Have you ever imagined that you feel limerent toward your partner?
Is this "urge to merge" affecting your relationship because your partner does not have reciprocal feelings?
What is Limerence? It is a term coined by American psychologist Dorothy Tennov in her 1979 book Love and Limerence – The Experience of Being in Love to describe the fabulous feelings most of us experience in the early stages of a romantic relationship. It is a temporary phase marked by physical, intellectual and emotional changes. We can’t eat, we can’t sleep, we stay up all night talking, yet we feel full of energy the next day. Many people lose weight at this time. We feel euphoric and are convinced no one else has ever felt the way we do. Emotionally our feet just don’t touch the ground.
We experience an “urge to merge”. Out interest is completely focused on our loved one. We forget important tasks, ignore our friends and families, and neglect our work or studies. When we are not in the company of our beloved, we spend most of our time daydreaming about them. We can’t wait to see them and spend hours on the phone when we’re apart. We hang off their every word and think they are the best thing since sliced bread.
Limerence is an artificial state of euphoria created when we show only the best side of ourselves to our partners and they do the same to us. Nasty habits or difficult feelings are hidden away or if they do arise, they are dismissed as quaint or idiosyncratic. Even behavior that would normally offend or annoy us is passed over in the rosy glow of limerence.
People who are limerent seldom get cross with their partners. Conflict is avoided at all costs. If our beloved arrives late, or forgets an arrangement, they are adorably muddle-headed. We think all their jokes are funny, and the way they leave their clothes lying about the bedroom is passed off as bohemian. However, limerence is a time-limited experience. Twelve to 18 months down the track, things have changed – we get furious when our partner turns up late, and we complain about the mess they leave in the bedroom. Limerence has begun to fade.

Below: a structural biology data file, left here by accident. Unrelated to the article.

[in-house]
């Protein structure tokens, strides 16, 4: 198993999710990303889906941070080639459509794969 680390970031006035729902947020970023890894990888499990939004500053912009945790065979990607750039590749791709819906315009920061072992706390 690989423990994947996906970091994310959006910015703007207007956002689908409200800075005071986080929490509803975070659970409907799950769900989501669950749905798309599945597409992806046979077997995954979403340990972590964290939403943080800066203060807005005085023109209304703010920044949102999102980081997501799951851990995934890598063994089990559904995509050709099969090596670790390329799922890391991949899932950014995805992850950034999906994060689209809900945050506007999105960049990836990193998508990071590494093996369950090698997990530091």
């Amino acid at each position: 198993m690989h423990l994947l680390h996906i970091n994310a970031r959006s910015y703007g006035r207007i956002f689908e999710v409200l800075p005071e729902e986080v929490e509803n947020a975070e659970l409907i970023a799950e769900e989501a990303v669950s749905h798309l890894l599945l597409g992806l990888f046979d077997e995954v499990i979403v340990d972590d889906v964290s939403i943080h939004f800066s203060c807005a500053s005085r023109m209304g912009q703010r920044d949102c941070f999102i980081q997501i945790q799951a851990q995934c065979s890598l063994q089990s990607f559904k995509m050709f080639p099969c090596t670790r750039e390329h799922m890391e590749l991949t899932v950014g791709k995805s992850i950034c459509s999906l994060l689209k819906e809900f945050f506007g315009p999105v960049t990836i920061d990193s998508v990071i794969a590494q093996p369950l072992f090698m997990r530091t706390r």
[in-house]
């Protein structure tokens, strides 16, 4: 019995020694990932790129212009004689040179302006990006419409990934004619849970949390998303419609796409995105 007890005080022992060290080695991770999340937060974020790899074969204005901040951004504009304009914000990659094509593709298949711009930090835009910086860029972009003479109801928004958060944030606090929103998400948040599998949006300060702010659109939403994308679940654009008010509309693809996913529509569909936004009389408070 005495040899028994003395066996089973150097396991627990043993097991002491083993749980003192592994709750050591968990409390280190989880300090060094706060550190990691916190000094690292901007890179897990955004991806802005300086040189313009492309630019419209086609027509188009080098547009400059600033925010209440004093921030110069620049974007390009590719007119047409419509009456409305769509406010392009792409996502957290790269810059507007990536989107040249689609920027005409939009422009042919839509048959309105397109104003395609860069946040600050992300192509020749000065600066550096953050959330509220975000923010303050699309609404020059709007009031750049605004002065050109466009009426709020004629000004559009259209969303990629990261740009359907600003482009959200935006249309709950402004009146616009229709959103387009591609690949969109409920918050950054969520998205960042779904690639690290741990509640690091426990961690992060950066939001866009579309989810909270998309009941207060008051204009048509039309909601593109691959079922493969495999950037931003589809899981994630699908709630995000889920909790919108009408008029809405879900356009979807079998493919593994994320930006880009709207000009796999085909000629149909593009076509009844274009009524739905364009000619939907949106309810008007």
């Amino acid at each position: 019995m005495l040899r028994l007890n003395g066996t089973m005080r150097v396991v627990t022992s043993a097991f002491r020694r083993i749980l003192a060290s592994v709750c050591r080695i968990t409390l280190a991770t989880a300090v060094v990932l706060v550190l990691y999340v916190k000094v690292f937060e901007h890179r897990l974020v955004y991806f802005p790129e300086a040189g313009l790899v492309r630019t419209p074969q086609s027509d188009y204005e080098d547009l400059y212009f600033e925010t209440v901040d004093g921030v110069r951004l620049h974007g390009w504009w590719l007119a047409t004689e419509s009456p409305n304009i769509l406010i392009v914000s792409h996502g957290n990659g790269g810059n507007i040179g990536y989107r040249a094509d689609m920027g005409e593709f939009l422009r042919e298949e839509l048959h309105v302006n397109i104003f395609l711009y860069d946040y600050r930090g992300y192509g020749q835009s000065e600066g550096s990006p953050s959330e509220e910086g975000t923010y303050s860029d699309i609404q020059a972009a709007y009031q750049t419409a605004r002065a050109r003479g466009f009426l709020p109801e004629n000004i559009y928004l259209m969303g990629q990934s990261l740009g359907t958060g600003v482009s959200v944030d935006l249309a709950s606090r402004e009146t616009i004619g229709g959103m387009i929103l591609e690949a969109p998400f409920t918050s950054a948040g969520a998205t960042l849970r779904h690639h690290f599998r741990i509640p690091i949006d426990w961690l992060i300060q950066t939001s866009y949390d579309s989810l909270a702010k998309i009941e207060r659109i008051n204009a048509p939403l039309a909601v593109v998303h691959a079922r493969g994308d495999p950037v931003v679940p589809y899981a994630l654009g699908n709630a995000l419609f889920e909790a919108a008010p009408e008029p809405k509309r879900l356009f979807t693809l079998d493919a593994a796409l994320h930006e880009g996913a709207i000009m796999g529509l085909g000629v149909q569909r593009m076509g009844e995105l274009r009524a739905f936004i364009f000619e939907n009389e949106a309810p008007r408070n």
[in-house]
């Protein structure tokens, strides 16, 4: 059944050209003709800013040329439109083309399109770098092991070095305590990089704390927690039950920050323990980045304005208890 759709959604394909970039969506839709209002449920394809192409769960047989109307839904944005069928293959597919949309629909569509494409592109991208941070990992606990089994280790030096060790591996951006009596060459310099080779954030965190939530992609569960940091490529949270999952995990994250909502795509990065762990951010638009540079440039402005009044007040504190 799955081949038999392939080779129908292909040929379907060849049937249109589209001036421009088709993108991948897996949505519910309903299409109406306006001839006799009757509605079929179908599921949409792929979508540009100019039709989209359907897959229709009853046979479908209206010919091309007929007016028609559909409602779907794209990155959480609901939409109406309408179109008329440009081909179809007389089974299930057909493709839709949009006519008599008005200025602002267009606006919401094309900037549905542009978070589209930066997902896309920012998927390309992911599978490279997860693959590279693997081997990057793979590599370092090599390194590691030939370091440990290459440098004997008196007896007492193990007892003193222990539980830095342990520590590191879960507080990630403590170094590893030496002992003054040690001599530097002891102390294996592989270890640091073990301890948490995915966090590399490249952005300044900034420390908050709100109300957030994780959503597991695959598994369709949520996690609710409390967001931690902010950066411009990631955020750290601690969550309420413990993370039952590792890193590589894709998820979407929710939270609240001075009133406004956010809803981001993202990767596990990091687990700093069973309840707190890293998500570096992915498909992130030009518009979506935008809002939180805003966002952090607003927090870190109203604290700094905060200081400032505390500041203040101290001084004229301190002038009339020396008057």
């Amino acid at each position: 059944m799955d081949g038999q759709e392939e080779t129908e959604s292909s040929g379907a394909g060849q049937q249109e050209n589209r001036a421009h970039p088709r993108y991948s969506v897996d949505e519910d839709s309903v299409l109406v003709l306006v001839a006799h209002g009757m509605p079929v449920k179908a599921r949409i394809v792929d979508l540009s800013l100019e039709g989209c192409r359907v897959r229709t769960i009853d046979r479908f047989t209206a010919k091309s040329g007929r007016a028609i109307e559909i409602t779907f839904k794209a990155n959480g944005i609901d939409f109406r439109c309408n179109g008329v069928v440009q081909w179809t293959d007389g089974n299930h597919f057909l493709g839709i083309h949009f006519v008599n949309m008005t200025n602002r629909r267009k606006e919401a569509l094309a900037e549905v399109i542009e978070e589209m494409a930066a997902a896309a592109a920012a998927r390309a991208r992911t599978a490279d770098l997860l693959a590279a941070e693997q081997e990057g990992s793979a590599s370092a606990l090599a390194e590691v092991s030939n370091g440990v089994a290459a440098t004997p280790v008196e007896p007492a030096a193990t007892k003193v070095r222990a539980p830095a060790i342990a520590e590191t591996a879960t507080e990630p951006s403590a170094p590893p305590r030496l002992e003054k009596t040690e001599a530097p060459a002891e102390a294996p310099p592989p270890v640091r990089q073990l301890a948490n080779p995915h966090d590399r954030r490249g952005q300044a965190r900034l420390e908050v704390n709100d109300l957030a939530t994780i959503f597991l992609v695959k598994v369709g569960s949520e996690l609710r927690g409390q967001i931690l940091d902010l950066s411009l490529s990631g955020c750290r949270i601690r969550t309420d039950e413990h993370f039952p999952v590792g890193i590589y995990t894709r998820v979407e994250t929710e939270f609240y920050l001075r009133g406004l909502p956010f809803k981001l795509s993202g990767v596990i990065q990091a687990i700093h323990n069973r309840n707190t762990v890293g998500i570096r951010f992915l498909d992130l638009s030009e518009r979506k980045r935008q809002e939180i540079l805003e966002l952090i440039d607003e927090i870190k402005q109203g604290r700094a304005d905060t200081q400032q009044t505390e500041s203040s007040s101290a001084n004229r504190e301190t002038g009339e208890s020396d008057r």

In our society, this altered state is regarded as love. Limerence is NOT love, it is infatuation. The “high” of limerence is due to arousing brain chemicals which are released when we meet someone we are attracted to. These neurotransmitters include:
- Acetylcholine – produces a feeling of excitement, a rush similar to that produced by amphetamines
- Dopamine – induces a feeling of wellbeing
- Noradrenaline – induces feelings of pleasure, of conquering the world, contentment joy and love
- Phenylethylamine – creates heightened excitement
- Serotonin – maintains a generalised feeling of emotional security
The swirling chemical high of limerence is a little trick played by Mother Nature on human beings to get them together for the purposes of, you guessed it, reproduction!
Limerence is a wonderful experience, but the passionate feelings we experience are not an indication that this is a lasting relationship or even a functional or fulfilling one. Even the most unhappy marriages and love affairs start out with both partners feeling limerent and over the moon.
As mentioned before, many people believe that limerence is love. They are happy in each new relationship until limerence starts to fade, then they move on to re-create it in a new relationship. And so on. These people become limerence addicts, moving from partner to partner looking for permanent limerence and blaming their partners for the fact that romantic bliss and sexual ecstasy do not persist for more than a few months.
The good news is that real love can only start when limerence begins to fade, when we stop hiding from our partners and start to bring our real selves into the relationship. The emotional function of limerence is to keep two people together so they can learn to truly fall in love. Limerence is not love, but hopefully it can lead to love, where we are rewarded with nature’s softer chemicals – the endorphins. Endorphins are the body’s opiates, our natural source of morphine – they induce a relaxed, comfortable feeling of wellbeing. The romantic but transitory high of limerence mellows into something deeper and much more sustainable in a long-term relationship.